Joseph-Ignace Guillotin, an anatomy professor from Paris medical school, had designed the device in 1791 as one which could end life without inflicting pain.(Read more) Share
A unique mechanism involving a huge, slanted blade, pulleys and a hinged neck harness was effectively meant to cause instant death.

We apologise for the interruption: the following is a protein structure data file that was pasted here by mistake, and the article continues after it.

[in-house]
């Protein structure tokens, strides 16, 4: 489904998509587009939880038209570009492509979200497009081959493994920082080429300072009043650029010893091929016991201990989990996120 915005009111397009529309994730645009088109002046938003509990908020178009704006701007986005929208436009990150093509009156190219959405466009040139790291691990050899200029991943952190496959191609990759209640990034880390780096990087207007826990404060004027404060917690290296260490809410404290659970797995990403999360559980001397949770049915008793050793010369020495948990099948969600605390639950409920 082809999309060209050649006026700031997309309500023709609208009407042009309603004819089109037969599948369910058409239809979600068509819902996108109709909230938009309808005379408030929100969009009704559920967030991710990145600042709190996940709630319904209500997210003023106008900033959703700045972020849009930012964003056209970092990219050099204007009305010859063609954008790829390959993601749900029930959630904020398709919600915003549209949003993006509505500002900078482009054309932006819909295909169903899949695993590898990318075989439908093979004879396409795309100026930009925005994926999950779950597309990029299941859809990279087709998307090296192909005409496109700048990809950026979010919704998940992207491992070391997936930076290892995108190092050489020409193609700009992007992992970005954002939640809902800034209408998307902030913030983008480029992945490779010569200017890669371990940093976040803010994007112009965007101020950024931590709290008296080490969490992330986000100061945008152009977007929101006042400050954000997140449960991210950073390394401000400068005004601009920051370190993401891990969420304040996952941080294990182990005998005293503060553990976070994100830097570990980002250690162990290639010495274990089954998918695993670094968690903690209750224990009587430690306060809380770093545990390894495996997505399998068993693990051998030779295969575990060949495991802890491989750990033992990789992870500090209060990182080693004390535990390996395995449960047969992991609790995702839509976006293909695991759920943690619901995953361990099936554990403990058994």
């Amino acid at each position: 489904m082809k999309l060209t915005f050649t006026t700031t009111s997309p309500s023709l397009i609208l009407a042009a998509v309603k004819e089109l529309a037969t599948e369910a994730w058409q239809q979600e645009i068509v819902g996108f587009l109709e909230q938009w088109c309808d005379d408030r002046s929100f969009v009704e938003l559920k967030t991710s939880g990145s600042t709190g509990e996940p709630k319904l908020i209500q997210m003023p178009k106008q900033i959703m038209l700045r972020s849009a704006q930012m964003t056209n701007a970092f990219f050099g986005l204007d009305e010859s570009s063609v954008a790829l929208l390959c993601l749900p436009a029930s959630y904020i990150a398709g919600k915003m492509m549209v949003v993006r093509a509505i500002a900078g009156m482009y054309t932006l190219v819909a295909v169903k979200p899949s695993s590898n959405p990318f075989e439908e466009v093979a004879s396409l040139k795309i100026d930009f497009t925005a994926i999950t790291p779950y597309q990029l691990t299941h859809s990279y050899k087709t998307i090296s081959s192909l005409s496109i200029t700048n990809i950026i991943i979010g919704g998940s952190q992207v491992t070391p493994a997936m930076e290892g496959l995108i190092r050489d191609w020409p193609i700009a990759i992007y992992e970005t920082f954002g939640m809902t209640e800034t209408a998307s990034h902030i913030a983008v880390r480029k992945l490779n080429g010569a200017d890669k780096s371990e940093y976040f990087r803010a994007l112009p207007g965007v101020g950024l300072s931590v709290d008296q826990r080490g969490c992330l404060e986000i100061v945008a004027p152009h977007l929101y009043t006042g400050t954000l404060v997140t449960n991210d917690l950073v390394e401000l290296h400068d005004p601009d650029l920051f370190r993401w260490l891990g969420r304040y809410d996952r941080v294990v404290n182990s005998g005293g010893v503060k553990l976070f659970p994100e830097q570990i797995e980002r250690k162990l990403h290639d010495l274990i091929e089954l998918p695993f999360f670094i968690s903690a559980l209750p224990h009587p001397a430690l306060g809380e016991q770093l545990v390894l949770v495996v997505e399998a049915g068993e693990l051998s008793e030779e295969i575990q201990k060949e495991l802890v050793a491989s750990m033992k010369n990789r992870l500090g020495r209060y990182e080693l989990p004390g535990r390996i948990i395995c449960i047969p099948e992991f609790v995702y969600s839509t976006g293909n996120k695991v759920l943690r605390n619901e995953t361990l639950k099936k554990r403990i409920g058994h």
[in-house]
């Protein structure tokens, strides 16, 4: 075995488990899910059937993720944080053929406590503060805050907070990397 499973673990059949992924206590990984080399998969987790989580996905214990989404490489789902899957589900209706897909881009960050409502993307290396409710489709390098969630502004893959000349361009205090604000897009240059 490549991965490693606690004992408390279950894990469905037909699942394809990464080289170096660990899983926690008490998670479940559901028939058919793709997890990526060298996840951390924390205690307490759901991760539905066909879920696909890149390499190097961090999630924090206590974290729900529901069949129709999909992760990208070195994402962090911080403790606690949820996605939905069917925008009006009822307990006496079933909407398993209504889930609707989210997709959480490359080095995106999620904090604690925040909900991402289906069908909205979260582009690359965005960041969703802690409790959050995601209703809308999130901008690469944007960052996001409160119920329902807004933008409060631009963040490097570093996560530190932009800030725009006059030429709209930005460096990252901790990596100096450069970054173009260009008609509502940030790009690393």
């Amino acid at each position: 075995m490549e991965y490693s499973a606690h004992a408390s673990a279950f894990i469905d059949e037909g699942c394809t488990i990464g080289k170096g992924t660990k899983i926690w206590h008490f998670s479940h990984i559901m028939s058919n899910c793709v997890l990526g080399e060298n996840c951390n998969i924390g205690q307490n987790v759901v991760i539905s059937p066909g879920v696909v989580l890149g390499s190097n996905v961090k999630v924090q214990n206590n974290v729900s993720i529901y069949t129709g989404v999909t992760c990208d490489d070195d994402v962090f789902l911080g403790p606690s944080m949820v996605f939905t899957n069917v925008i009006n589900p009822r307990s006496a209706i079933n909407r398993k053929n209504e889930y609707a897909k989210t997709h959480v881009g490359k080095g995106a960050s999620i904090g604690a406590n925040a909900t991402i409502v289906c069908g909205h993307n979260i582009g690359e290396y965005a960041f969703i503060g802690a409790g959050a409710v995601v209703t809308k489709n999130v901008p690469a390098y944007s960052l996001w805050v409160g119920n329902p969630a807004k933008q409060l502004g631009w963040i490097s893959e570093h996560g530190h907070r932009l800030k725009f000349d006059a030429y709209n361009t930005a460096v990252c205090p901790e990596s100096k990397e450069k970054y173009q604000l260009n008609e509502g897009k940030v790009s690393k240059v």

But this ‘humane’ approach was often called into question, with fears that the swift impact actually caused pain and suffering.
Decapitation was so swift, that the brain might take a few seconds to register decapitation, medics argued.
Post-mortems often revealed eyelids moving up and down, and that faces quivered.